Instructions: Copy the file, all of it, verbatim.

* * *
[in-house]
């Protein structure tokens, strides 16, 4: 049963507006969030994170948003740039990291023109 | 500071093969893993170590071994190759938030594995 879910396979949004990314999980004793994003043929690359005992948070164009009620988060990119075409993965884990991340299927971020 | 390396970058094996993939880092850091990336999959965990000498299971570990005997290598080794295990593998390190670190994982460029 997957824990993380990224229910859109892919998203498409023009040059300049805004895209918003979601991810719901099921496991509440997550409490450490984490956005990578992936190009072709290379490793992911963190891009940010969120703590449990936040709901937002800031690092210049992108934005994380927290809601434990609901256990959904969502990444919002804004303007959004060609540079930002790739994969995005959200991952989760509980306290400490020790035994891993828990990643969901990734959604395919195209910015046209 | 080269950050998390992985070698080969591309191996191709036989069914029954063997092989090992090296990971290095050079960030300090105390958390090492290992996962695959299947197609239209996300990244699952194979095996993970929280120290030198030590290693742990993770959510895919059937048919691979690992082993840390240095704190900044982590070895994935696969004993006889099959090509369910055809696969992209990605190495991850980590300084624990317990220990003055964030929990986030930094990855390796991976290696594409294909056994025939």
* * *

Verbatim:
[in-house]
């Protein structure tokens, strides 16, 4: 049963507006969030994170948003740039990291023109 | 500071093969893993170590071994190759938030594995 879910396979949004990314999980004793994003043929690359005992948070164009009620988060990119075409993965884990991340299927971020 | 390396970058094996993939880092850091990336999959965990000498299971570990005997290598080794295990593998390190670190994982460029 997957824990993380990224229910859109892919998203498409023009040059300049805004895209918003979601991810719901099921496991509440997550409490450490984490956005990578992936190009072709290379490793992911963190891009940010969120703590449990936040709901937002800031690092210049992108934005994380927290809601434990609901256990959904969502990444919002804004303007959004060609540079930002790739994969995005959200991952989760509980306290400490020790035994891993828990990643969901990734959604395919195209910015046209 | 080269950050998390992985070698080969591309191996191709036989069914029954063997092989090992090296990971290095050079960030300090105390958390090492290992996962695959299947197609239209996300990244699952194979095996993970929280120290030198030590290693742990993770959510895919059937048919691979690992082993840390240095704190900044982590070895994935696969004993006889099959090509369910055809696969992209990605190495991850980590300084624990317990220990003055964030929990986030930094990855390796991976290696594409294909056994025939």